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An Architectural Approach to Strategizing: Structure and Orientation for Developing the Business Motivation

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Abstract

It has been widely acknowledged that effective strategizing in today’s competitive environment has become a challenging task and thus requires a deliberate approach. This has also driven calls for a greater cross-fertilization of the field with other disciplines. In particular, good practices from architecture management may be considered a promising means to provide strategists with a reasonable structure and orientation for developing the business motivation (including, e.g., goals, strategies, and principles). Against this background, this chapter illustrates the use of architectural thinking in strategy development. Based on a fictitious case study, it explains how the use of an architectural approach that provides a clear structure can help achieve higher consistency, effectiveness, completeness, and comprehensibility.

Keywords

  • Project Team
  • Chief Executive Officer
  • Strategic Choice
  • Enterprise Architecture
  • Swot Analysis

These keywords were added by machine and not by the authors. This process is experimental and the keywords may be updated as the learning algorithm improves.

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Fig. 2.1
Fig. 2.2

Notes

  1. 1.

    Note that these strategies are formulated in a “gap-like” way to emphasize the new aspects. They may well be part of a “larger” (e.g., the overall product strategy) or more generic strategy (e.g., product leadership). They are not yet meant to represent strategic programs or even projects though (cf. Yelin 2005). In contrast, they should be considered less specific than an action plan (that includes decisions with respect to, for example, the “who” and “when”). In line with the strategy definition provided in Chap. 1, they represent the “conception preceding action” (Mintzberg 1987).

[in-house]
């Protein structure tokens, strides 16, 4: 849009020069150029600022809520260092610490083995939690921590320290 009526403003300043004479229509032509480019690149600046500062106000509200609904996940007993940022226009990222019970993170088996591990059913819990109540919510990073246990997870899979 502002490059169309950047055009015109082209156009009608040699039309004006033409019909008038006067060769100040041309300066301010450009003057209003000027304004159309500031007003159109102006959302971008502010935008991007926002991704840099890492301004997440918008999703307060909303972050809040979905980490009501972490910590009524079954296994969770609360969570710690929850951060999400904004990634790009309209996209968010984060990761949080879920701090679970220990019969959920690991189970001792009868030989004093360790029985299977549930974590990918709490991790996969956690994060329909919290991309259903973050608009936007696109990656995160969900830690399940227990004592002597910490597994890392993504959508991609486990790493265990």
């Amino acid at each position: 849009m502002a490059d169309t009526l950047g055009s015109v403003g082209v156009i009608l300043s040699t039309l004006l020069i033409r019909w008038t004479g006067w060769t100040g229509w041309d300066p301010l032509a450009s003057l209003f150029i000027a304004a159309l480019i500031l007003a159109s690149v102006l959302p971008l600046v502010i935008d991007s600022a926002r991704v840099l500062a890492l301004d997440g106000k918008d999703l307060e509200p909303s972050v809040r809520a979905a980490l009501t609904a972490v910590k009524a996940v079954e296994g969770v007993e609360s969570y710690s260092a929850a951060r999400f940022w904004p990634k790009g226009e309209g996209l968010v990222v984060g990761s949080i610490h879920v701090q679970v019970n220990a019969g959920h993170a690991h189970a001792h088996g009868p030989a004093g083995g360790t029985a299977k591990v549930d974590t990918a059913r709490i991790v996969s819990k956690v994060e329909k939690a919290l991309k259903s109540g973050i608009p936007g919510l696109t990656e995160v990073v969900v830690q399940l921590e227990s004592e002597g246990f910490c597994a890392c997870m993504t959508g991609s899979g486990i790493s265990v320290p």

2. 2.

    Note that such deficiencies may not necessarily be addressed at the strategic level, but may also be possible to be resolved at the lower levels of the business architecture without a strategy defined for this purpose.

  3. 3.

    Based on that, one may have also come up with a first evaluation of possible effects/impacts on the lower-level architecture (e.g., processes) (cf. Radeke and Legner 2012; Simon et al. 2014).

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Correspondence to Daniel Simon .

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Simon, D. (2015). An Architectural Approach to Strategizing: Structure and Orientation for Developing the Business Motivation. In: Simon, D., Schmidt, C. (eds) Business Architecture Management. Management for Professionals. Springer, Cham. https://doi.org/10.1007/978-3-319-14571-6_2

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